MANILA - Local and foreign business groups on Tuesday presented to Senate leaders proposed legislation they hope would be considered in the 16th Congress, including amendments in economic provisions in the Constitution.
At the two-hour dialogue attended by business leaders at the Senate, Makati Business Club Chairman Ramon del Rosario reiterated the business community’s support for amendments to economic provisions of the 1987 Charter while discussing proposed legislation which would help improve the investment climate in the country.
“[We] just hope that we, the business community, who are very solidly behind the opening up of the economic provisions, and both the Senate and the Lower House can work together in perhaps convincing the President, but perhaps also in moving forward on this,” del Rosario said.
He also said the business community supports the enactment of a Bangsamoro basic law, adding that “it would be particularly timely for us to consider opening up the Constitution for more foreign participation in the context of the developments in Mindanao.”
Senate President Franklin Drilon told the businessmen that the Senate and House leadership discussed proposed constitutional amendments when they met on their common legislative agenda last week, and told the businessmen that “what is being proposed is not an outright amendment to the Constitution.”
“What we commit to you is that if the House passes it, we will put it as part of our agenda in the 16th Congress,” Drilon said.
Del Rosario also proposed the enactment of a fair competition law, which would help prepare the country for the Association of Southeast Asian Nations economic integration in 2015; Customs modernization and strong anti-smuggling laws; judicial reforms to make members of the judiciary less susceptible to corruption; and the Freedom of Information Act.
On the rationalization of fiscal incentives, del Rosario said that while the business community supports the proposal, it also encourages the country’s policy-makers “to clarify the underlying philosophy in giving incentives” which has more to do with the Executive than with Congress.
Del Rosario also said the Electric Power Industry Reform Act should just be fully implemented, rather than amended, to ensure the entry of more investments in the power sector.
“While there are calls for amendment or repeal of Epira, the Philippines business groups, in general, would like to reiterate our stand that while the Epira is not perfect, it’s probably not timely to tamper with it. We think the government must first fully implement the law’s provisions,” he said.
Del Rosario said that people who are “knowledgeable in the power industry” should man Energy Regulatory Commission.
Rhicke Jennings, representing the Joint Foreign Chambers, said foreign businessmen are seeking the removal of the practice of professions in the Foreign Investment Negative List, the amendment of the Foreign Investment Act and the Retail Trade Act.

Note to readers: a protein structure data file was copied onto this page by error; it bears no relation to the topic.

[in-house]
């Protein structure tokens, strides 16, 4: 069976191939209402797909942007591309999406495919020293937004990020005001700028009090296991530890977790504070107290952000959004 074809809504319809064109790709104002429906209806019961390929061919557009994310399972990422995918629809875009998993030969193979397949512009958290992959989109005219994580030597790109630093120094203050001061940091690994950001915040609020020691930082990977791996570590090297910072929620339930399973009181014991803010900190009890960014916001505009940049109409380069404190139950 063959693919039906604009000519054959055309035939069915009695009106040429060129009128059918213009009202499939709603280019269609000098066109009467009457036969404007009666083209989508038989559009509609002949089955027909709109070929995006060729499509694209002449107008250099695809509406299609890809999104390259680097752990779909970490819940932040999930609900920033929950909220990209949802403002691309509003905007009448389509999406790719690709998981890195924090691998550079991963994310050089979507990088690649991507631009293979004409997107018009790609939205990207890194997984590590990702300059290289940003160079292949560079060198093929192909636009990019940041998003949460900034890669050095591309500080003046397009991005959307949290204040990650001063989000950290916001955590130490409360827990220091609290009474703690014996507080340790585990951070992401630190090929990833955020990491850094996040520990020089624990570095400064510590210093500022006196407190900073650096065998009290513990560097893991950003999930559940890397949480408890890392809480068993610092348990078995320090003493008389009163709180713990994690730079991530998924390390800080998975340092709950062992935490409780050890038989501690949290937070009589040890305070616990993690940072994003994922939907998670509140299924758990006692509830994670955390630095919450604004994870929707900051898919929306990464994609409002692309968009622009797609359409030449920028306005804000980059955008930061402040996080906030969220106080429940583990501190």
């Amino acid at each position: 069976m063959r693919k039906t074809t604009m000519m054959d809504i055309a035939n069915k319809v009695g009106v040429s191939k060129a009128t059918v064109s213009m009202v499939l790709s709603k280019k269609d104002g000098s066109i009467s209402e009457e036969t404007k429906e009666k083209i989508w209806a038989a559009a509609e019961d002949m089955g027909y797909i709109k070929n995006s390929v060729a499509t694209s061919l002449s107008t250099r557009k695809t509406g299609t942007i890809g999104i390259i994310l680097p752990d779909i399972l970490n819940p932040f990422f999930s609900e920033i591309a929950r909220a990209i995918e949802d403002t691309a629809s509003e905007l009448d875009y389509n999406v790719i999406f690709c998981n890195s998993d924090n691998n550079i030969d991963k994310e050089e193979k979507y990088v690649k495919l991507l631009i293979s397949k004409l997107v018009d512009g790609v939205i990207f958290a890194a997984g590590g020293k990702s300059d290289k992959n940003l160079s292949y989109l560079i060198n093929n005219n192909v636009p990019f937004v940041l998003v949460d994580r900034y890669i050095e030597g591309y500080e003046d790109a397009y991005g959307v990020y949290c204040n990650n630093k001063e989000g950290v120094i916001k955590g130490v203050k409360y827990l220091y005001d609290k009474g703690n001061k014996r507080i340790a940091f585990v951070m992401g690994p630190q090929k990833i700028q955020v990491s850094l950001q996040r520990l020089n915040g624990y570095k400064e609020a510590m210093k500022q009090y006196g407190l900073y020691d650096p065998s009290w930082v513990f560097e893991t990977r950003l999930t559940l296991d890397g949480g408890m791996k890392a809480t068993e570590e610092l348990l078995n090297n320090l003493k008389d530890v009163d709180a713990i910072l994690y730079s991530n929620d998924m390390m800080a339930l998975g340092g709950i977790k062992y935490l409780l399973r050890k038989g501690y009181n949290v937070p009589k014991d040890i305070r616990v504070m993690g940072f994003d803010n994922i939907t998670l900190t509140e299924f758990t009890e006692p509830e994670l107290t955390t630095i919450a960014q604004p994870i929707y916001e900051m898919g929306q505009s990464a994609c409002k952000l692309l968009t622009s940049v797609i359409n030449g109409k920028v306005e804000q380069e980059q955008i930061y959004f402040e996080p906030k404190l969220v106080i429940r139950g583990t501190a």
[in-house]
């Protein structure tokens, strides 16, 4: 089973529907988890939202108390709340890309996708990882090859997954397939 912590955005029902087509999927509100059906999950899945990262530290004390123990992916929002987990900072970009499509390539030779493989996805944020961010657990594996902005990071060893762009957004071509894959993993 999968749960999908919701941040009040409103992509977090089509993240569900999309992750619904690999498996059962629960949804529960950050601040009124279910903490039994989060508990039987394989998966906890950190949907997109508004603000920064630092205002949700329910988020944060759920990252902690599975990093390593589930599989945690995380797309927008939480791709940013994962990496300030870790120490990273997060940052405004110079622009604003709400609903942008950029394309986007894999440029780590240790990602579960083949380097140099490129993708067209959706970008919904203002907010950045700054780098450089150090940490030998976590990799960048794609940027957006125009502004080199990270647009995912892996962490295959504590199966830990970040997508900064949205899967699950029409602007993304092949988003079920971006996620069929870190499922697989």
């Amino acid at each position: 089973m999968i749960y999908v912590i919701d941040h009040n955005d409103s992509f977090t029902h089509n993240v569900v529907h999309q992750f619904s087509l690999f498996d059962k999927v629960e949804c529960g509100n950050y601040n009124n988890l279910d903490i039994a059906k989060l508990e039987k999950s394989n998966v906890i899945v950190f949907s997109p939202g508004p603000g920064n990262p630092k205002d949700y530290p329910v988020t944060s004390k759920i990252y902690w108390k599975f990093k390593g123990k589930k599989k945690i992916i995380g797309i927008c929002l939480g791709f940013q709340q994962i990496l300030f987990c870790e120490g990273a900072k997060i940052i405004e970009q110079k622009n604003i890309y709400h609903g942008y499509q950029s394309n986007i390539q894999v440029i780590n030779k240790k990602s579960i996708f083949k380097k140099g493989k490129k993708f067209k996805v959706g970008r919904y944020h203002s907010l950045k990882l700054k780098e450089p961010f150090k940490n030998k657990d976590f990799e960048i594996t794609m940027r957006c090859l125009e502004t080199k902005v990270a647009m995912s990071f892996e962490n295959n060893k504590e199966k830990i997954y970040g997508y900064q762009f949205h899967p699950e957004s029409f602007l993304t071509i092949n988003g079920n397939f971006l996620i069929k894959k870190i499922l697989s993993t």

They are also seeking the amendment of the Condominium Law to allow foreign investment of capital stock in horizontal condominiums, industrial and tourism estates, and retirement villages; and the government procurement law to repeal the domestic preference policy and give qualified foreign bidders equal opportunity in government procurement contracts.
Jennings said amending the government procurement law this way would be a “sign of Philippines business maturity and willingness for Filipinos to compete.”
On the proposed amendment of the cabotage law, an administration measure, Jennings said that rather than an outright amendment of the law, the Joint Foreign Chambers would recommend “considering a number of measures to even the playing field and allow domestic shippers to operate less expensively.”
Among these measures are income-tax credits for the operators, duty-free fuel and importation of parts, and allowing domestic shippers to drydock outside the Philippines, and rationalizing port charges.
Pedro Aguilar, legal counsel of the Philippine Interisland Shipping Association, said amending the cabotage law, which would allow foreign ships to engage in transshipment in the Philippines, would “decimate” the Philippine registry.
Aguilar was reacting to the comments made by a foreign businessman in support of amending the cabotage law.
“If we allow foreign ships to operate without leveling the playing field sooner or later the Philippines registry will just be decimated. Why? Like the Indonesian experience, we will just go to some foreign registry and come back just to enjoy the privileges that foreign ships are enjoying,” Aguilar said.
Drilon urged the business groups to submit to the Senate a “common position” on the cabotage law, which would take into account the “national interest.”
“Something that is favorable to the country should also be considered and should be in the equation,” he said.
The Senate President assured the business groups that “the Senate would respond favorably to many” of their proposals, subject to review.
Del Rosario said the enactment of the proposed legislation is “very critical…to seize the opportunity available now.”
“Our country has gone through its ups and downs but we are at a particular sweet spot…. I think we can hopefully propel the country into this irreversible path of progress and growth which is something we’ve been aspiring for the longest time,” he said. - with report from With Catherine N. Pillas